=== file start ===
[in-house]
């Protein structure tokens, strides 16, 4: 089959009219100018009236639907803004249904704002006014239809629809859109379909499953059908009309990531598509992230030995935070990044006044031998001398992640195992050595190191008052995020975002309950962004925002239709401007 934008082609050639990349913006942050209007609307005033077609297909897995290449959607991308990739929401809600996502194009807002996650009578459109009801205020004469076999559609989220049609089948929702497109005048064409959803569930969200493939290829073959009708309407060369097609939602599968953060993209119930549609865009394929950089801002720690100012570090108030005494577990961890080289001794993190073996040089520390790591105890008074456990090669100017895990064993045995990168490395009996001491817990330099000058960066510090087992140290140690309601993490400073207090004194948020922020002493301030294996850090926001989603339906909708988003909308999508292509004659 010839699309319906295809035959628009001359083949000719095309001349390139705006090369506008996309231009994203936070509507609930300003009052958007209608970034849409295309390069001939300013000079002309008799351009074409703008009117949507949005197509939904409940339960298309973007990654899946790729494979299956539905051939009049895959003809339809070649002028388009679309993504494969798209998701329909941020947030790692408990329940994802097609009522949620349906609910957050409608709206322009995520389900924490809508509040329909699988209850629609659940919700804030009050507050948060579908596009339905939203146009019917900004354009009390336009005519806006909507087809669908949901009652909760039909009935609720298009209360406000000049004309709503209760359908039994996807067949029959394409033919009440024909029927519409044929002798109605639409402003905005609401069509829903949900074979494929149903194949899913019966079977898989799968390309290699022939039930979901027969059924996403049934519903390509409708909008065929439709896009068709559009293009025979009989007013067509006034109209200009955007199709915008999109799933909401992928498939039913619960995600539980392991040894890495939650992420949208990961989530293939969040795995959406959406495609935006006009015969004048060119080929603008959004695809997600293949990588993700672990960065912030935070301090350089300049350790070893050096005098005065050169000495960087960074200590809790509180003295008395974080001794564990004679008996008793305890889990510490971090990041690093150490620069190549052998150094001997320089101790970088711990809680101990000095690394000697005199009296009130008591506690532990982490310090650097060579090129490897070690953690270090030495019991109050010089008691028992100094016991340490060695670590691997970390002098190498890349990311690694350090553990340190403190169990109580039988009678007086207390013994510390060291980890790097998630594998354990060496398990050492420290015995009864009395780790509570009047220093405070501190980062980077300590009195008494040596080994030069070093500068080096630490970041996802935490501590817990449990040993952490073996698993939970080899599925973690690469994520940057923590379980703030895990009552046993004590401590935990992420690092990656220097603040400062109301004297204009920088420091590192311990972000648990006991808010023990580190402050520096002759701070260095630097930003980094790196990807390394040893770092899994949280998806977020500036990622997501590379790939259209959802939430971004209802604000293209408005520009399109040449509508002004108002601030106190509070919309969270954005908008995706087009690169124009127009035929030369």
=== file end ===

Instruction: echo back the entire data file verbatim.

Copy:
[in-house]
């Protein structure tokens, strides 16, 4: 089959009219100018009236639907803004249904704002006014239809629809859109379909499953059908009309990531598509992230030995935070990044006044031998001398992640195992050595190191008052995020975002309950962004925002239709401007 934008082609050639990349913006942050209007609307005033077609297909897995290449959607991308990739929401809600996502194009807002996650009578459109009801205020004469076999559609989220049609089948929702497109005048064409959803569930969200493939290829073959009708309407060369097609939602599968953060993209119930549609865009394929950089801002720690100012570090108030005494577990961890080289001794993190073996040089520390790591105890008074456990090669100017895990064993045995990168490395009996001491817990330099000058960066510090087992140290140690309601993490400073207090004194948020922020002493301030294996850090926001989603339906909708988003909308999508292509004659 010839699309319906295809035959628009001359083949000719095309001349390139705006090369506008996309231009994203936070509507609930300003009052958007209608970034849409295309390069001939300013000079002309008799351009074409703008009117949507949005197509939904409940339960298309973007990654899946790729494979299956539905051939009049895959003809339809070649002028388009679309993504494969798209998701329909941020947030790692408990329940994802097609009522949620349906609910957050409608709206322009995520389900924490809508509040329909699988209850629609659940919700804030009050507050948060579908596009339905939203146009019917900004354009009390336009005519806006909507087809669908949901009652909760039909009935609720298009209360406000000049004309709503209760359908039994996807067949029959394409033919009440024909029927519409044929002798109605639409402003905005609401069509829903949900074979494929149903194949899913019966079977898989799968390309290699022939039930979901027969059924996403049934519903390509409708909008065929439709896009068709559009293009025979009989007013067509006034109209200009955007199709915008999109799933909401992928498939039913619960995600539980392991040894890495939650992420949208990961989530293939969040795995959406959406495609935006006009015969004048060119080929603008959004695809997600293949990588993700672990960065912030935070301090350089300049350790070893050096005098005065050169000495960087960074200590809790509180003295008395974080001794564990004679008996008793305890889990510490971090990041690093150490620069190549052998150094001997320089101790970088711990809680101990000095690394000697005199009296009130008591506690532990982490310090650097060579090129490897070690953690270090030495019991109050010089008691028992100094016991340490060695670590691997970390002098190498890349990311690694350090553990340190403190169990109580039988009678007086207390013994510390060291980890790097998630594998354990060496398990050492420290015995009864009395780790509570009047220093405070501190980062980077300590009195008494040596080994030069070093500068080096630490970041996802935490501590817990449990040993952490073996698993939970080899599925973690690469994520940057923590379980703030895990009552046993004590401590935990992420690092990656220097603040400062109301004297204009920088420091590192311990972000648990006991808010023990580190402050520096002759701070260095630097930003980094790196990807390394040893770092899994949280998806977020500036990622997501590379790939259209959802939430971004209802604000293209408005520009399109040449509508002004108002601030106190509070919309969270954005908008995706087009690169124009127009035929030369």